Graduate Thesis Or Dissertation

Physical activity and coronary heart disease risk in women with multiple sclerosis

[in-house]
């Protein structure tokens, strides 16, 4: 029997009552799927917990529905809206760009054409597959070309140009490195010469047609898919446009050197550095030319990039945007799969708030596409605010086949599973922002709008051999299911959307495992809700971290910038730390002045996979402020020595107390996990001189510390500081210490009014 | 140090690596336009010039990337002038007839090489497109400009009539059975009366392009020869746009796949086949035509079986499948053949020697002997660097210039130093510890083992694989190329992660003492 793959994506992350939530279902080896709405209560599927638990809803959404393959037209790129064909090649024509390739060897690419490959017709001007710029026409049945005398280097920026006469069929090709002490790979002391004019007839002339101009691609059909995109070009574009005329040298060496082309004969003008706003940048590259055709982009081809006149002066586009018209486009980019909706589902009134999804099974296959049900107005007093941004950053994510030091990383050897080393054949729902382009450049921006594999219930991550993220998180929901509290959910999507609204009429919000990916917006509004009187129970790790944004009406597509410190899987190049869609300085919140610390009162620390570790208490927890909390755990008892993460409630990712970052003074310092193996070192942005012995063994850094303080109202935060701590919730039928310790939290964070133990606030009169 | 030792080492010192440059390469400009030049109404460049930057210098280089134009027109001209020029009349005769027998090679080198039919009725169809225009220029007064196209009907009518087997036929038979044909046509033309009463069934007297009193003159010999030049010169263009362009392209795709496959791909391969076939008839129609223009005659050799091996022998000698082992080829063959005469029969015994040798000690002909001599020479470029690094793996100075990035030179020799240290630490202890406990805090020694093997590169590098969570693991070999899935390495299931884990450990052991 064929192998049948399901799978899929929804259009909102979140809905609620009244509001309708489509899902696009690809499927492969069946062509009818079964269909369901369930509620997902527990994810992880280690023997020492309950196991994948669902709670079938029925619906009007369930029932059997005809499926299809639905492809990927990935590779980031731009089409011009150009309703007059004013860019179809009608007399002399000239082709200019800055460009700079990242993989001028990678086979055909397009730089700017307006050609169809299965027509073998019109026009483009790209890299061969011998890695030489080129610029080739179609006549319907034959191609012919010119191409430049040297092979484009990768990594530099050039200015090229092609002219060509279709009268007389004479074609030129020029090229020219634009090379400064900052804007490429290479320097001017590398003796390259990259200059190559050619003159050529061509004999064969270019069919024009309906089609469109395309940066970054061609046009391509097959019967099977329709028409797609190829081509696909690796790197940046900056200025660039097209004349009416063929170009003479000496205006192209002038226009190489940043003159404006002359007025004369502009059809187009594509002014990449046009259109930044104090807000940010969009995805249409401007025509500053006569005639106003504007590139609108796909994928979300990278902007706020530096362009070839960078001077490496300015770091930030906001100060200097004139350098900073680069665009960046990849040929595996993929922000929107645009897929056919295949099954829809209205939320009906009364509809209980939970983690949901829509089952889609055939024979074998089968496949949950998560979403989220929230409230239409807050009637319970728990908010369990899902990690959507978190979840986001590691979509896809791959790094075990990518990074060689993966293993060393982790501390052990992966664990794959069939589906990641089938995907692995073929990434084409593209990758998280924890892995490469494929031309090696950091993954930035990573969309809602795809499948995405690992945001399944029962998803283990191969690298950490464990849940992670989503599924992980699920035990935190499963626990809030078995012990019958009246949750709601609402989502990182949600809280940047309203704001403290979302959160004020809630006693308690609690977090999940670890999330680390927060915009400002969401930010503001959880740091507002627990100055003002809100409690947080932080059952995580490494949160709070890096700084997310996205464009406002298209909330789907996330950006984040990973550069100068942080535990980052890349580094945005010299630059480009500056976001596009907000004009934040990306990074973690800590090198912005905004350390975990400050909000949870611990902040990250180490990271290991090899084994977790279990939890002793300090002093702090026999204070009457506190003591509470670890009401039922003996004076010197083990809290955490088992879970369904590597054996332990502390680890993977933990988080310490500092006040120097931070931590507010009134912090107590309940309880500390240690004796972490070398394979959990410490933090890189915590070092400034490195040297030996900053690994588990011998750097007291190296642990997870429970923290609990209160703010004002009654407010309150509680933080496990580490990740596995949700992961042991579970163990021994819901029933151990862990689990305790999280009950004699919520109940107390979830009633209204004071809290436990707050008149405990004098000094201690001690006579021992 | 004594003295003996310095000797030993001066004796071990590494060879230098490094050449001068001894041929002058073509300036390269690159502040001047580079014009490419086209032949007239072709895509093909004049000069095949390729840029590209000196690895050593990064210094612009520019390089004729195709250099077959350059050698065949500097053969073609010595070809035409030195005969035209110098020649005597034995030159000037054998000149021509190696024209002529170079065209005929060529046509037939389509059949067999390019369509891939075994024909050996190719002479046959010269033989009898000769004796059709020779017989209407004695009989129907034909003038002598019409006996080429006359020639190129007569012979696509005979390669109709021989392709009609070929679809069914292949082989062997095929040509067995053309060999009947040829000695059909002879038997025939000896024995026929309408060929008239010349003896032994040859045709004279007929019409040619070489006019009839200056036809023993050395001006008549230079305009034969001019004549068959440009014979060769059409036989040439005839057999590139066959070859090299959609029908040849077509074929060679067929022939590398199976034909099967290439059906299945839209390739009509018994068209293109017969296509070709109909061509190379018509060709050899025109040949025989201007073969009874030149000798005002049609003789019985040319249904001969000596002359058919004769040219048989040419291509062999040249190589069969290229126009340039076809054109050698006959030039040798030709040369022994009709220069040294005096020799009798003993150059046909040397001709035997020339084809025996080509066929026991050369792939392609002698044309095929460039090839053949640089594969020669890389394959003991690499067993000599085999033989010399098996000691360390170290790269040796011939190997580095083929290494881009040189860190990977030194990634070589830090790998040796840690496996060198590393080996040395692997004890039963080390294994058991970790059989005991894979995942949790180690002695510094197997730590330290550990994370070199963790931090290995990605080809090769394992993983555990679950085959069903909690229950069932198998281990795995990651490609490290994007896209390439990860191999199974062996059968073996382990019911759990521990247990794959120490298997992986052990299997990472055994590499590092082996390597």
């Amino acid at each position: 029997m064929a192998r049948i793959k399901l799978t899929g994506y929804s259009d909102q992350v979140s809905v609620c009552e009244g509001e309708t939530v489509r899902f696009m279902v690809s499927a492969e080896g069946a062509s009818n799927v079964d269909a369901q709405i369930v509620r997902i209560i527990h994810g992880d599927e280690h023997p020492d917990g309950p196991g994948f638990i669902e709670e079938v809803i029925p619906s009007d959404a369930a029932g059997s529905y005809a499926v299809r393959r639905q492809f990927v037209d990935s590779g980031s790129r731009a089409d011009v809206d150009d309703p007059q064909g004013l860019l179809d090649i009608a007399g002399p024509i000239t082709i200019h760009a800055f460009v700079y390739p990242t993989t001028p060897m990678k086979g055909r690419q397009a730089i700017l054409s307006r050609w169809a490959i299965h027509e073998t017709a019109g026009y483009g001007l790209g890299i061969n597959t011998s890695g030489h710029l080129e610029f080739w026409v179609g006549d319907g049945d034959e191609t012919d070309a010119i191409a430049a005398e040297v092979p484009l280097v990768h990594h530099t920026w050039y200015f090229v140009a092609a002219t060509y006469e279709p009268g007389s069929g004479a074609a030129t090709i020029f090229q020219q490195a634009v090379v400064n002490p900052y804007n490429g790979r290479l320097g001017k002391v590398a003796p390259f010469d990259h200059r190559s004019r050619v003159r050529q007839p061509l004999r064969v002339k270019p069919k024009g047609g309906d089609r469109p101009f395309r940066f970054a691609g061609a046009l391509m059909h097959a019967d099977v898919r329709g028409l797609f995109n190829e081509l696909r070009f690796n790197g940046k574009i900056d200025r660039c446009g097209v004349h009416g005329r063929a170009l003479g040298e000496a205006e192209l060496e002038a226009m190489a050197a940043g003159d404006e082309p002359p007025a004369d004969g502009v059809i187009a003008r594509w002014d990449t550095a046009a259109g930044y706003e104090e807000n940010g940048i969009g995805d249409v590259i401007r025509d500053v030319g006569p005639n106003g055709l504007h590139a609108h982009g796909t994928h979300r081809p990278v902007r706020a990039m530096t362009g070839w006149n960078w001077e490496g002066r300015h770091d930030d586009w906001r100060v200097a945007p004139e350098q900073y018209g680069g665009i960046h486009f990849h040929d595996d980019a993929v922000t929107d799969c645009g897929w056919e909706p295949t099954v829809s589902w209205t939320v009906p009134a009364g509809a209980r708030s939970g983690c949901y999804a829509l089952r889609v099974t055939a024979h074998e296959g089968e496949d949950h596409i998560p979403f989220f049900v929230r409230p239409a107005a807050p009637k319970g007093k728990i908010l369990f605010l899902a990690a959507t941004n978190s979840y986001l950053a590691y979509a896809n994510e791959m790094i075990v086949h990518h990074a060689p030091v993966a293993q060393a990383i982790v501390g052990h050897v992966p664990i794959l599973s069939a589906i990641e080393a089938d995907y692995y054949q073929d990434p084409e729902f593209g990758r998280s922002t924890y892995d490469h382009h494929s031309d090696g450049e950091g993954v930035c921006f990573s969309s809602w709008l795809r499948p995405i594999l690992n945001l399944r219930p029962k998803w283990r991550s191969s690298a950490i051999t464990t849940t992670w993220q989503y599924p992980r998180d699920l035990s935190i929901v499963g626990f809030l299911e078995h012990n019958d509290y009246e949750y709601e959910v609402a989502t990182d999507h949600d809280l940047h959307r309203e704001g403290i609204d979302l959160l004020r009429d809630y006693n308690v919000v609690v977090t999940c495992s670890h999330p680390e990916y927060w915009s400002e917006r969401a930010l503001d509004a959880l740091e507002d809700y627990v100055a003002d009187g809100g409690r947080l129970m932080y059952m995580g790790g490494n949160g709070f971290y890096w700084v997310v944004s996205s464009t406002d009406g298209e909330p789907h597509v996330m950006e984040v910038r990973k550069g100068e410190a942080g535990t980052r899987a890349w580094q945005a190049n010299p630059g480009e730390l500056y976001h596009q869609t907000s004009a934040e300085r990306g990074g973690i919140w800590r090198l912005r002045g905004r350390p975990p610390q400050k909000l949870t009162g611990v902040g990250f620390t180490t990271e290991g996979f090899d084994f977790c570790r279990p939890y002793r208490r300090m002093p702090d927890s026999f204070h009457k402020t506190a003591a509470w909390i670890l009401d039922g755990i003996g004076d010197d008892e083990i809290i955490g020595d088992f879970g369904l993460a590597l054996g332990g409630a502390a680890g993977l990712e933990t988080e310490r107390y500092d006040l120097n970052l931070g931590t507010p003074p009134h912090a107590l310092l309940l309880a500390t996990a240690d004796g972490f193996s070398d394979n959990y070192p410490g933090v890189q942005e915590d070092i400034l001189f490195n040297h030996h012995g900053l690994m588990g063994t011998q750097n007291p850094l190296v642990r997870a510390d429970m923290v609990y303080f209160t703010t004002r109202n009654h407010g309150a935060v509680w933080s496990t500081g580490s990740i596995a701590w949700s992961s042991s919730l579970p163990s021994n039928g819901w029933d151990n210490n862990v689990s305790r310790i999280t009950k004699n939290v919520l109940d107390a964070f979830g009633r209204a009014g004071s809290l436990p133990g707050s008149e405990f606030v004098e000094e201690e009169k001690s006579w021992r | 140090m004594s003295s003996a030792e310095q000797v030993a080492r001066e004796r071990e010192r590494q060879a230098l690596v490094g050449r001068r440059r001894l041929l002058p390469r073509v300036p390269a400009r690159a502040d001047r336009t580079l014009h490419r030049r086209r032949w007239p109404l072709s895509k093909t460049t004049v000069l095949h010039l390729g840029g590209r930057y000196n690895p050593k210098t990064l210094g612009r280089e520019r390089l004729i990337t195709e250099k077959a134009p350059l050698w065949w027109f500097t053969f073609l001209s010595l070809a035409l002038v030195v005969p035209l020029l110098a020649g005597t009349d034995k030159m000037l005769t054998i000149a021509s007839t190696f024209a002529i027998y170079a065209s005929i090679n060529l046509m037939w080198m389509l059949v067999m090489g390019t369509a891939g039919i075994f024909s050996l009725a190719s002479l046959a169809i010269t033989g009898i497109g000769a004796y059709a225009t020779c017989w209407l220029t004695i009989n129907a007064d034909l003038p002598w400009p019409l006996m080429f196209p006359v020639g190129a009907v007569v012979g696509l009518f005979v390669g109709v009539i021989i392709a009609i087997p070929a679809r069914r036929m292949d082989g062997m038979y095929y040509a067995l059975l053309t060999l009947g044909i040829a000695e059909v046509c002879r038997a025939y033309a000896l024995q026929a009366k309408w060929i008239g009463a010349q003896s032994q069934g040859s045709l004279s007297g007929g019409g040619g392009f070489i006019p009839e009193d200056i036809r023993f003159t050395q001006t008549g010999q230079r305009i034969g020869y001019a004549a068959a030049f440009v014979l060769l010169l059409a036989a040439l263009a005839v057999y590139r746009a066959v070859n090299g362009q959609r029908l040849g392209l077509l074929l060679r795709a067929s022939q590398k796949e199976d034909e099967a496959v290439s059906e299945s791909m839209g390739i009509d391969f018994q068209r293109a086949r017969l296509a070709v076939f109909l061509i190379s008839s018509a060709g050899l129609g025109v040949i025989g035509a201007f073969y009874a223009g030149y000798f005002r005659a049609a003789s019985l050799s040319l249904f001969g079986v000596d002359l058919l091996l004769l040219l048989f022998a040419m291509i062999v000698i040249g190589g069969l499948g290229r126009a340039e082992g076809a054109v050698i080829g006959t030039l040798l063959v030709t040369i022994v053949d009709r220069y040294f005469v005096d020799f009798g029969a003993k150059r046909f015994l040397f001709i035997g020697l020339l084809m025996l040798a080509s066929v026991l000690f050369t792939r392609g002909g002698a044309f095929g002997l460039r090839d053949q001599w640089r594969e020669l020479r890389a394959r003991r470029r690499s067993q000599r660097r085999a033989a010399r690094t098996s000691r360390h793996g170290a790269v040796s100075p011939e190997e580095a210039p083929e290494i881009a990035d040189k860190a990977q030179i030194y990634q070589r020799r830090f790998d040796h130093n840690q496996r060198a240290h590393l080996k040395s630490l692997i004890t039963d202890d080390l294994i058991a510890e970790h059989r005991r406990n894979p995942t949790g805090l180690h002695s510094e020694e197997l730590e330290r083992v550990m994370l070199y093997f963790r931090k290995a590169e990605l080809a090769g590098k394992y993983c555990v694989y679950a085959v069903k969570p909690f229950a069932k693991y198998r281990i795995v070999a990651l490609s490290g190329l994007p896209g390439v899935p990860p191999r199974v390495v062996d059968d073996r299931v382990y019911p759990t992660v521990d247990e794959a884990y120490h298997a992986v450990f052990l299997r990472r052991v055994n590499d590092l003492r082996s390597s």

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  • The aim of the first manuscript was to examine CHD risk in women with MS by assessing the frequency of physical inactivity and the frequency of anthropometric, dietary, and metabolic CHD risk factors. Although participation in physical activity is often avoided by many women with MS, some women remain physically active despite their disability. The aim of the second manuscript was to determine whether active women with MS were at lower CHD risk than inactive women with MS by assessing the differences in abdominal fat accumulation and levels of triglycerides (TG), high-density lipoprotein-cholesterol (HDL-C), and glucose. The study sample consisted of 123 women with MS, aged 23 to 72 years (49.9±10 years). Venous blood was collected for measurement of lipids, lipoprotein-cholesterol, and glucose. Skinfold thicknesses and girth circumferences were obtained for estimation of total and abdominal body fat. Leisure-time physical activity (LTPA) during the previous week was assessed with a modified version of the Yale Physical Activity Survey. LTPA during the last 12 months was assessed with the physical activity questionnaire used in the Postmenopausal Estrogens/Progestins Intervention Trial. Eating habits were assessed by the Block Food Frequency Questionnaire. In the total sample, 27.3% bad low HDL-C, 19.8% had high TG, 8.3% had high glucose, 68.3% reported regular participation in LTPA, 52% were abdominally obese, and 69% exceeded recommendations for dietary fat intake. LTPA was significantly associated with lower waist circumferences (p=0.0001), lower TG levels (p=0.0005), lower glucose levels (p=0.002), and marginally with higher HDL-C levels (p=0.09). After adjusting for the covariates known to influence the CHD risk factors, women reporting participation in low- to moderate-intensity LTPA had significantly lower waist circumferences, TG levels, and glucose levels relative to inactive women. CHD risk in this sample of women with MS was comparable to the CHD risk in the general population of women without MS with respect to anthropometric, dietary, and metabolic CHD risk factors. Women with MS reporting participation in any intensity of LTPA, however, were at significantly lower CHD risk relative to women with MS reporting no participation in LTPA.
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